In the Netherlands I found that the Dutch are very possessive of their land. They put hedges around their property border to show that it’s theirs and they love clean lines, very linear. England has a very high maintenance regime and spends more time in the garden than sitting to enjoy it. For example: rose training/trimming, intense vegetable gardens, and espalier. Germans have a very practical /scientific approach to gardening. They do their research and make sure their plantings are well thought out.

 This prairie-inspired planting of Echinacea paradoxa, Platycodon grandiflorus, Solidago rigida var. humilis, and Nassella (syn. Stipa) tenuissima at Hermannshof may appear effortless to the casual eye, but is the rigorous result of the Teutonic approach. Such plantings mark a difference that Austin notices between English and continental European gardens.
This prairie-inspired planting of Echinacea paradoxa, Platycodon grandiflorus, Solidago rigida var. humilis, and Nassella (syn. Stipa) tenuissima at Hermannshof may appear effortless to the casual eye, but is the rigorous result of the Teutonic approach. Such plantings mark a difference that Austin notices between English and continental European gardens.
For a garden that derives its conception from scientific discipline (the study of plant communities and ecological concepts), but presents a beautiful, humanizing portrayal of ‘re-interpreted’ wild gardens, Hermmanshof can be a trans formative experience for anyone used to municipal-style parks or public gardens. What did you take away from your time working there?
Not coming from such a scientific approach as Hermannshof, I found it interesting to see the deep understanding of the plants seasonality, maintenance, and vigor. Hermannshof gave me a better understanding of combinations, a new plant palette, and maintenance techniques. Working with the skilled gardeners was essential, as I was able to ask questions to grasp the New German gardening system.

One forte of English gardens is their layering of woody plants with bulbs and herbaceous perennials. For instance, Beth Chatto’s woodland garden is an outstanding example of a celebrated virtuoso orchestrating understory shrubs, bulbs, and shade perennials. Shrubs are not always regulated to hedges or topiary, but become key features in mixed borders. You had mentioned that your knowledge of shrubs is still in its infancy, but expect it to change. Are you of the Dutch and Belgian mentality of having woody plants sheared into tight frameworks or you prefer the natural forms, like the apple orchard with its meadow?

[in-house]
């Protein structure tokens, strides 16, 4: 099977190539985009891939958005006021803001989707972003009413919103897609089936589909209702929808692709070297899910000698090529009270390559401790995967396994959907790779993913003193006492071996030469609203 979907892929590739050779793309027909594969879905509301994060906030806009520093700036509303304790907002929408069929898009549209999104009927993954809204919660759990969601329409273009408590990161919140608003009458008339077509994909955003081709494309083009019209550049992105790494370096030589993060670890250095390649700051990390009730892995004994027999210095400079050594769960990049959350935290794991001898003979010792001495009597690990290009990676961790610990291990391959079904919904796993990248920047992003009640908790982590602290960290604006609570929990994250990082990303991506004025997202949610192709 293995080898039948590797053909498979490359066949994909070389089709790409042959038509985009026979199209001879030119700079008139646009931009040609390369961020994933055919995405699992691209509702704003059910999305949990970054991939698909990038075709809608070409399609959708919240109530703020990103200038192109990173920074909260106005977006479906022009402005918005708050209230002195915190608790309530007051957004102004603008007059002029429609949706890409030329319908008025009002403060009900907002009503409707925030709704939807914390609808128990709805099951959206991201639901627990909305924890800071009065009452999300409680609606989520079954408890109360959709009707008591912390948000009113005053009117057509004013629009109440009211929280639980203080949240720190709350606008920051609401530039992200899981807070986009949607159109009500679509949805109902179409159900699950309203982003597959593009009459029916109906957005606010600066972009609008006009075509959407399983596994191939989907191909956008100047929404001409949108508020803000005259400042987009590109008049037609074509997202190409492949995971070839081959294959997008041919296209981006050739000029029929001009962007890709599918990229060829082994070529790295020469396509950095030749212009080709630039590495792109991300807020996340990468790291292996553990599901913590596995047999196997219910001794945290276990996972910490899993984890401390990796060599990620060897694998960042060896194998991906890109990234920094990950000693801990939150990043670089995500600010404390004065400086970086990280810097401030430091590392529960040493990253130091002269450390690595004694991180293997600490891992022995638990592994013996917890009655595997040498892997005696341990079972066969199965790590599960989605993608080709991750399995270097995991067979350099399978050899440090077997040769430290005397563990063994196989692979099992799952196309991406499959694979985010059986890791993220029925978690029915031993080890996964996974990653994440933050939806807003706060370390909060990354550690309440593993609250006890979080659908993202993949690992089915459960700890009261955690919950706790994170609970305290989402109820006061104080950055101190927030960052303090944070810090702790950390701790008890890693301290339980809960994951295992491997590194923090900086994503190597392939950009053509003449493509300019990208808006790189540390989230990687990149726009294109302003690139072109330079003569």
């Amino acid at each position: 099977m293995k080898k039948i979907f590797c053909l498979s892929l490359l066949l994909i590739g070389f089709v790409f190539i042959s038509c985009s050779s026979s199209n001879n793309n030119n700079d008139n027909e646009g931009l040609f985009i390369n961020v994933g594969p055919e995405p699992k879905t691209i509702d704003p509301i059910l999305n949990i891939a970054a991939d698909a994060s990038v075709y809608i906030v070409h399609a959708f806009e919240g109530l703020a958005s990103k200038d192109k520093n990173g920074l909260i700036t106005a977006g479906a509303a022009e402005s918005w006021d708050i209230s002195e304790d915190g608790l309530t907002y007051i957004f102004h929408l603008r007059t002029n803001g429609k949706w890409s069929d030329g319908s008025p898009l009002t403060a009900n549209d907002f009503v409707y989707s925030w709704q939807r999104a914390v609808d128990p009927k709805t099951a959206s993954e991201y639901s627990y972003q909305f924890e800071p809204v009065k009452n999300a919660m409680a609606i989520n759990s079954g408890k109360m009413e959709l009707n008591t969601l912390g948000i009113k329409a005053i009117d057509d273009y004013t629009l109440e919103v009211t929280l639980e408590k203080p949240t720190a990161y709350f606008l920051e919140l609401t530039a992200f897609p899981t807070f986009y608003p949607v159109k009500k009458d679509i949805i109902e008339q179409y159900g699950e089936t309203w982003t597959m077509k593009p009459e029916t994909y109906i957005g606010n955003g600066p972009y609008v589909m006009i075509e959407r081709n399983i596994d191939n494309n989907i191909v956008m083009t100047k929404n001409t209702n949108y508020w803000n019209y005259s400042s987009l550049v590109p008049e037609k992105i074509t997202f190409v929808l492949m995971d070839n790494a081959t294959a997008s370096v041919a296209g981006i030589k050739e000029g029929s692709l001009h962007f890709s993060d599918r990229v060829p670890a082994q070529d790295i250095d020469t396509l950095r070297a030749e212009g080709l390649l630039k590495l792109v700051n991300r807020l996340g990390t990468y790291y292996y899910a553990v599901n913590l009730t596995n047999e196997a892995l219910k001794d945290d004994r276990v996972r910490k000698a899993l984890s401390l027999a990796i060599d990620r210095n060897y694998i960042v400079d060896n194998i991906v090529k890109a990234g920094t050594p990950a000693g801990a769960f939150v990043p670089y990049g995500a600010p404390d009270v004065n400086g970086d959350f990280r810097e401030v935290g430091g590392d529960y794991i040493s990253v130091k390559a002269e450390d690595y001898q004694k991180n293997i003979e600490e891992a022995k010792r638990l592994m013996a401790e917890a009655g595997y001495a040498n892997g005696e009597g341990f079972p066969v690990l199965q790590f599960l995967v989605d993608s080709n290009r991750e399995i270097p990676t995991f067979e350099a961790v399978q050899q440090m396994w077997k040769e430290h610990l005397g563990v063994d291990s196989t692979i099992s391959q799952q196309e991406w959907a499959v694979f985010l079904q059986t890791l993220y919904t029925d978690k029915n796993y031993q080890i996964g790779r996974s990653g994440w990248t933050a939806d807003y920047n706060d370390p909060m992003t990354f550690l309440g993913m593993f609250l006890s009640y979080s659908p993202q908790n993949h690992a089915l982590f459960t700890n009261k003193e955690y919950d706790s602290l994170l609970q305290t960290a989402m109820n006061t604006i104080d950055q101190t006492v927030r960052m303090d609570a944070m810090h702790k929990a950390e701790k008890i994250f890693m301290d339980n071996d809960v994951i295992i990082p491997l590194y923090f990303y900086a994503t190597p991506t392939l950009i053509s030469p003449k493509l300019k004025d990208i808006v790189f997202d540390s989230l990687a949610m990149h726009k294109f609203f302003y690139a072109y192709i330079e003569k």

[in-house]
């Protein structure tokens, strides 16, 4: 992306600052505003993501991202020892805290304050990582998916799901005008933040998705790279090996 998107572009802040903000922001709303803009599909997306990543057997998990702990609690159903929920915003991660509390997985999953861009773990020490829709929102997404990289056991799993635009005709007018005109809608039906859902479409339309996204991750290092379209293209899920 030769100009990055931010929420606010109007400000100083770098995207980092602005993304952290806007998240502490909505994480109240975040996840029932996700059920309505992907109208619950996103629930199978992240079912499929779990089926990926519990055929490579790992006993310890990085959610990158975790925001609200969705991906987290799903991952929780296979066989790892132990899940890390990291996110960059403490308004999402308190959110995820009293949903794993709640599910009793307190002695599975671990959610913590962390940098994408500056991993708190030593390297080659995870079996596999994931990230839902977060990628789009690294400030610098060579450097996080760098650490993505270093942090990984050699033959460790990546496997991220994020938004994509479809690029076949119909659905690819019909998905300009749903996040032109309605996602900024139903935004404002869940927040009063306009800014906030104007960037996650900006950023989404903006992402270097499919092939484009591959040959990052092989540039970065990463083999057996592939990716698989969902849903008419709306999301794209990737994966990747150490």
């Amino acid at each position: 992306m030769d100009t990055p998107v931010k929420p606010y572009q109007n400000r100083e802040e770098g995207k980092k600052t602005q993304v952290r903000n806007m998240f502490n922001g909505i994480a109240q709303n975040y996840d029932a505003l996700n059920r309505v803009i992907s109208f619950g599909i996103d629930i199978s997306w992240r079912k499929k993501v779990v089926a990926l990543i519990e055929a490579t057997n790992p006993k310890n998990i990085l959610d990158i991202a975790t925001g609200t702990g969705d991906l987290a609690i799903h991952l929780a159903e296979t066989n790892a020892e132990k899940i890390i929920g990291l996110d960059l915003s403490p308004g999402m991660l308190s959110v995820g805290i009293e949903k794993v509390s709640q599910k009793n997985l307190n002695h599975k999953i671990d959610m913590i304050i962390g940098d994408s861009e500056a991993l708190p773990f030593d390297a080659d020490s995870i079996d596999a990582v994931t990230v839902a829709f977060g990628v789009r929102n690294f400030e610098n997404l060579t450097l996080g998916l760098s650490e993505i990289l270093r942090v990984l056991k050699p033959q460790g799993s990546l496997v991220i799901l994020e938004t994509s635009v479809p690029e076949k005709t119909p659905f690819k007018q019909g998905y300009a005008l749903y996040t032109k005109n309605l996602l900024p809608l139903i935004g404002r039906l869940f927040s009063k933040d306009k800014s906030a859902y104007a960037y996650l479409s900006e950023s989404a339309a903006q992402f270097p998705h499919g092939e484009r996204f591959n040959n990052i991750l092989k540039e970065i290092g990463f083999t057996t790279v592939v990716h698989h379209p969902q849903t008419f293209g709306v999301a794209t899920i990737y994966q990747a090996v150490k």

I don’t use a lot of shrubs in my current foundation residential design work, but would like to on larger scale projects. I think hedged and natural shrub forms are both useful in design. Since my style is very naturalistic and free flowing, using a sheared hedge behind a naturalistic planting just makes things feel harmonious. I also would use shrubs for their natural form when I place them within a design, just depends on the specific feeling of the space.

Left to right: Adam Woodruff, Piet Oudolf, Austin, and Roy Diblik
Left to right: Adam Woodruff, Piet Oudolf, Austin, and Roy Diblik

What influential people or individuals have you been inspired by?

I was first inspired to using hardy, long-lived perennials when I saw Roy Diblik speak in 2008 at Iowa State University’s Shade Tree Short Coarse my freshman year. His discussion about The “Know” Maintenance Garden changed my whole outlook on gardening. He became one of my mentors alongside Piet Oudolf, Cassian Schmidt and Adam Woodruff. You cannot underestimate the power of a good mentor, people in the horticulture industry are so willing to share the knowledge they’ve collected over the years. You just have to ask!

Piet Oudolf obviously has become an invaluable mentor and friend as you had the fortunate privilege and opportunity to work alongside him on private commissions in North America. Any tips or techniques you wish to divulge from watching one of the eminent maestros of free-form perennial planting design? 
One technique I learned from Piet was his skillful plant layout format. Taking it one layer at a time is essential to create masterpieces like his work. Depending on the scheme/design, first start by laying out the scatter/individual plants that are  woven among the block planting. Whether it be the sweeping artfully picked grasses or perennials, fill in the rest of the block areas with the appropriate scheme. When working on such a large scale, paying attention to the small details is  as critical as keeping track of the overall picture. When laying out the plants, step back once and awhile and keep an eye on the surroundings to keep the fluidity of the design.

Name and describe some of your favorite plants.

Calamintha nepeta subsp. nepeta

This plant is a great buffer/groundcover plant that can intermingle with almost any plant. Its petite foliage are a glossy bright green, which comes up as almost a ball form. But when it starts to bloom it has a more open habit. It has thousands of these miniature soft blue, but white to the eye bell shaped flowers that seem to hold on forever. Calamintha blooms from mid summer till frost, then leaves turn a deep purple in autumn.

Bouteloua gracilis 'Blonde Ambition'
Bouteloua gracilis ‘Blonde Ambition’